We are going to be thinking about calling and vocation here at Hopeful Realism. I’ve already offered an initial post on these themes: “Vocation as Pyrrhic Victory.” But what does “calling” actually refer to?

The word “vocation” derives from the Latin vocatio, the base root of which is vox: “voice.”

That’s important. Critically important.

Christianity is entirely premised on the idea that Someone higher than ourselves has spoken a word into the darkness. Think of the lyrical repetition in Genesis 1: “and God said…,” “and God said…,” “and God said…”. In the beginning, there was a vox. John’s Gospel announces that another beginning was inaugurated when the Word became flesh (“In the beginning was the Word….”). Jesus is God’s spoken word, the embodiment of the vox that always speaks first.

And so a theology of vocation must always begin with a theology (and Christology) of God’s word.

When we speak of our “calling,” we are usually thinking in terms of what we do, in terms of our job or career. But “calling” and “vocation” are lofty theological terms. “Vocation” implies a vox/voice. A “calling” implies that Someone other than ourselves has spoken, has called out.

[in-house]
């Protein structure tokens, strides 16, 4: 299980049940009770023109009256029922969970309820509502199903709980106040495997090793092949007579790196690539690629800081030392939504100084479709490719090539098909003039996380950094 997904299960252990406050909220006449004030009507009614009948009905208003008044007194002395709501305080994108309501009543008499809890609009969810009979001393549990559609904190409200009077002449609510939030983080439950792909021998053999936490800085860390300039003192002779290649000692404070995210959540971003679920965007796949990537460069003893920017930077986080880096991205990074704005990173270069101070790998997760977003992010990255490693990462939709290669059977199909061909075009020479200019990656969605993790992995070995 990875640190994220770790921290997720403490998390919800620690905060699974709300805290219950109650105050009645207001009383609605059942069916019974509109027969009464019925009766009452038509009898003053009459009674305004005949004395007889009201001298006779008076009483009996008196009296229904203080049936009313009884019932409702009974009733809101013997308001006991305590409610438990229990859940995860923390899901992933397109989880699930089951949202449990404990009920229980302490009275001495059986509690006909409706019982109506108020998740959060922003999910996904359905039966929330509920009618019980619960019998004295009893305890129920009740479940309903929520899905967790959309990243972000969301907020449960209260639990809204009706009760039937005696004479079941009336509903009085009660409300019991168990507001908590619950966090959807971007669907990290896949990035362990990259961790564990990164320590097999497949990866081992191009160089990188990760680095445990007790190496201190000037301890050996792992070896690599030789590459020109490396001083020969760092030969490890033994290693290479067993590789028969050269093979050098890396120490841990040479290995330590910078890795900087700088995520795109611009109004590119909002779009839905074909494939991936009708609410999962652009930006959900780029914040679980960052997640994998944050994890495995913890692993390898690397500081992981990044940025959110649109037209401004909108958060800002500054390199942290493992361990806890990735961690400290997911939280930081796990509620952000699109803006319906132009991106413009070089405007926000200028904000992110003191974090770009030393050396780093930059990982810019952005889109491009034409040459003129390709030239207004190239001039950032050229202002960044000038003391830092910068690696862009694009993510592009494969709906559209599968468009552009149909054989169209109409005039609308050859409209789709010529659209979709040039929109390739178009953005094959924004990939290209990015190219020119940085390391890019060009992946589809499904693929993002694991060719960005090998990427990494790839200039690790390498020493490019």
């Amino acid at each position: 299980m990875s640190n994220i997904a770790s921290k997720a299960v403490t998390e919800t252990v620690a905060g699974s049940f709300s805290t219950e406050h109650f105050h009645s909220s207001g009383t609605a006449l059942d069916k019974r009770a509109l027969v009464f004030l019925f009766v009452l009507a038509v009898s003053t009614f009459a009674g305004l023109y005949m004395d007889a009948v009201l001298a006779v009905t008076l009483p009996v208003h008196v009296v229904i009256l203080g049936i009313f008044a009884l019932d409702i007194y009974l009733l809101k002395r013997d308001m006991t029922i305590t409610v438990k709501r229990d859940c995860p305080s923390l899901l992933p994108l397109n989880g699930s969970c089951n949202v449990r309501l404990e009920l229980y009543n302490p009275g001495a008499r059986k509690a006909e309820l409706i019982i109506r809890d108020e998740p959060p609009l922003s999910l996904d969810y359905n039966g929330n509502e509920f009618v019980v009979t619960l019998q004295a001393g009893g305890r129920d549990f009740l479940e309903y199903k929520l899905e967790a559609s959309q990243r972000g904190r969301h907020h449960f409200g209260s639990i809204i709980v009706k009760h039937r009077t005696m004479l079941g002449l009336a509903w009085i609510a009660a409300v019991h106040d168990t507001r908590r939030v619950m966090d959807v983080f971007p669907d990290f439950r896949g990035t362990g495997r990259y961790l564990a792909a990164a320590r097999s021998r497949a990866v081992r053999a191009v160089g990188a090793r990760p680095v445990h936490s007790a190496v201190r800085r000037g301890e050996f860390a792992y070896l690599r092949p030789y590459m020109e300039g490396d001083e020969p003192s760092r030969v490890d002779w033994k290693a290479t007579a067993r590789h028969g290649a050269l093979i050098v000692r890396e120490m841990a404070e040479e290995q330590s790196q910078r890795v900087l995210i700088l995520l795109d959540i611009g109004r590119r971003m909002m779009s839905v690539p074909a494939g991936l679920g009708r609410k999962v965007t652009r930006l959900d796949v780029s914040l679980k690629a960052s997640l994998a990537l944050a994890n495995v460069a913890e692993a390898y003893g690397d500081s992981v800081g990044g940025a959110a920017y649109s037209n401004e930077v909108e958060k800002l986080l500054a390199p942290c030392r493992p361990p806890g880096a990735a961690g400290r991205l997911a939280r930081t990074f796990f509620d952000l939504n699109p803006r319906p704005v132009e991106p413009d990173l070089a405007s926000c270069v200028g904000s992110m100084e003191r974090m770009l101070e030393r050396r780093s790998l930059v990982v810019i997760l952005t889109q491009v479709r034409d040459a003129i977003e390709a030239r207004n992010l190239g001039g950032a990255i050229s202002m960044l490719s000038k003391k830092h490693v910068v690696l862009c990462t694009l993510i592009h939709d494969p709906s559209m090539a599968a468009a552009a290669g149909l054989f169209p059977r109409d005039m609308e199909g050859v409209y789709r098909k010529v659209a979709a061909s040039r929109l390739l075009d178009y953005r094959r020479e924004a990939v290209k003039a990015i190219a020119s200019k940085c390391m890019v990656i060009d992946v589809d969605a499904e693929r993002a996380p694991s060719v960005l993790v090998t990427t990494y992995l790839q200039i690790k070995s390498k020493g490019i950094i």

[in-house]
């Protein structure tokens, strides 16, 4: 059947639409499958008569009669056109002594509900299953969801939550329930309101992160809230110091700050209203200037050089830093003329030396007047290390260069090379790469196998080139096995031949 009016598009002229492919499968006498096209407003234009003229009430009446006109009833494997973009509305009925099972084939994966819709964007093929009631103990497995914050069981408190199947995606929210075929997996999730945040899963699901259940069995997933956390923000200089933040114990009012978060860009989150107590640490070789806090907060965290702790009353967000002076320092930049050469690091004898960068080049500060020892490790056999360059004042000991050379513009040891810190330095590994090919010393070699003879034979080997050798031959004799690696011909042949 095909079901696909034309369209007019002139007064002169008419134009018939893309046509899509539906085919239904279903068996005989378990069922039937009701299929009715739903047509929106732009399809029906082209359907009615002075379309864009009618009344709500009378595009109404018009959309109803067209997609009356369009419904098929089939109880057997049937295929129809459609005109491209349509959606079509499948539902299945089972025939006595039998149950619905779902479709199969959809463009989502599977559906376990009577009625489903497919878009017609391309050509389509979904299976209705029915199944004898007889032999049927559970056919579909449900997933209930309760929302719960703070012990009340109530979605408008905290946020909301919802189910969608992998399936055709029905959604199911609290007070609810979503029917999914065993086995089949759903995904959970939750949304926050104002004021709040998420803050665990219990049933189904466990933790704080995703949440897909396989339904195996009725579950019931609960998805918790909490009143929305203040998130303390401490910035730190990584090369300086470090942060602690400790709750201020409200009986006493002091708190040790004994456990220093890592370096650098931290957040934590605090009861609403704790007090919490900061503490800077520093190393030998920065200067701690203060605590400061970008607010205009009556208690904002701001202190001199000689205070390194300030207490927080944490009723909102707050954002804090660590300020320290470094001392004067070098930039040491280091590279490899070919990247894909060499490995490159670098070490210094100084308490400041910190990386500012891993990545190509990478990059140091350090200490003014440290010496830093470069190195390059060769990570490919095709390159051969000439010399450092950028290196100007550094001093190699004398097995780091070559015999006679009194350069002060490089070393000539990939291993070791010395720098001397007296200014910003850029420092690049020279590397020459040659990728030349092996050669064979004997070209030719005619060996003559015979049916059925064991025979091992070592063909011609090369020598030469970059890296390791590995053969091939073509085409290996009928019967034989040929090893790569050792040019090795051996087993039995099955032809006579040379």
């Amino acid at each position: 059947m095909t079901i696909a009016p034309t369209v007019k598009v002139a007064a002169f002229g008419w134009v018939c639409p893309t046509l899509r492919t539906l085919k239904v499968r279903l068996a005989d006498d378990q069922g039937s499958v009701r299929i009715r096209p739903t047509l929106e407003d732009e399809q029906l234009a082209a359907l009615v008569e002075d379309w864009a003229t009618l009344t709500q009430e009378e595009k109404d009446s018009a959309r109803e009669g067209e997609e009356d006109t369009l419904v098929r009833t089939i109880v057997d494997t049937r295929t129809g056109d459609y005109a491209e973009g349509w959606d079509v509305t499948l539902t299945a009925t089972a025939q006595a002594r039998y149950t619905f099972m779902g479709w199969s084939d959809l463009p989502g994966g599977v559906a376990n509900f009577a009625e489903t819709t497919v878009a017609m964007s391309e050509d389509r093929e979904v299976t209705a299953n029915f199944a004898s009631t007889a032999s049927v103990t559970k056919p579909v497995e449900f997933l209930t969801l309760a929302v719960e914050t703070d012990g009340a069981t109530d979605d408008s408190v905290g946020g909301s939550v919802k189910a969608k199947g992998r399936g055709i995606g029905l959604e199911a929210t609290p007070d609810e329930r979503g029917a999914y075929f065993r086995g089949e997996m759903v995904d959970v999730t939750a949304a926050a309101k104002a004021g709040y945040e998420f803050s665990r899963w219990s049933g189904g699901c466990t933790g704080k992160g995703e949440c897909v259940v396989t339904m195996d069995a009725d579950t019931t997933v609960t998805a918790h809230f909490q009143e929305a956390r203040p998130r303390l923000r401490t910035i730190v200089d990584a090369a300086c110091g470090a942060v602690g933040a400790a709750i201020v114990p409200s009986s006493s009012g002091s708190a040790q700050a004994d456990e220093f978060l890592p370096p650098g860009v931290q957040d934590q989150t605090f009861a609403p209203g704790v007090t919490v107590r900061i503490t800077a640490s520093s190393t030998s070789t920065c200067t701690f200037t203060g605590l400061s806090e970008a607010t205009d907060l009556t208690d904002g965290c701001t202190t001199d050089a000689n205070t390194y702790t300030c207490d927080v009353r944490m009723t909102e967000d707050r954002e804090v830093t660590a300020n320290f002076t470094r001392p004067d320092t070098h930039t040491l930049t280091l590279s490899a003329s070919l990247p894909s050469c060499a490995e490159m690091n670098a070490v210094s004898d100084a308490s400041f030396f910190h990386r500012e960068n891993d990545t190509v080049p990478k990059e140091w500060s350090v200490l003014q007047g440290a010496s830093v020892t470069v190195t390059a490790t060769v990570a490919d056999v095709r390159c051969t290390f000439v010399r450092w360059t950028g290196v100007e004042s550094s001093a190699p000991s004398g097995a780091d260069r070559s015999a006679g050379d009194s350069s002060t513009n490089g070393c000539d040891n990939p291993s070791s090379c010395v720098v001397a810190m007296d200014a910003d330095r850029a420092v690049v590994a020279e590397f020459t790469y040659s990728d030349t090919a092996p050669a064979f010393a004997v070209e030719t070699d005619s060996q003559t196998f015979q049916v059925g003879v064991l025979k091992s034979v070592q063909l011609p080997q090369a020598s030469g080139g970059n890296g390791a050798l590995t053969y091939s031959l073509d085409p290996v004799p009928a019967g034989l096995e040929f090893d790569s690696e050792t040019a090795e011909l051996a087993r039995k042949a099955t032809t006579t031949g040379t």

So to embrace a vocation is to heed an external voice. Our calling is not not an internal impulse but a response to One who calls.
A calling is a divinely issued assignment, not a personal ambition. A vocation is a summons.

Well and good. Except that in raising the idea of vocation into such theological clouds, we often raise our vocational anxiety level along with it.


Why?  More to come…

3 thoughts on “A Brief Theology of “Calling””

  1. I suggest you consciously take steps to avoid “loss of big picture” in discussing vocation.

    What is “big picture” – that God created mankind in his image to be his “creation-caring-for-creature” on planet earth while enjoying positive relationship with God, other humans and created order. i.e. it’s not just all in our heads to ascent to some propositions about God, Christians, as other humans, were still created for that task and vocations are an essential part of it in 2013, with a fragile planet facing unprecedented stresses as a life-support system for 7 billion humans.

    if you lose this big picture, then you miss essentia parts of God’s will being done on earth.

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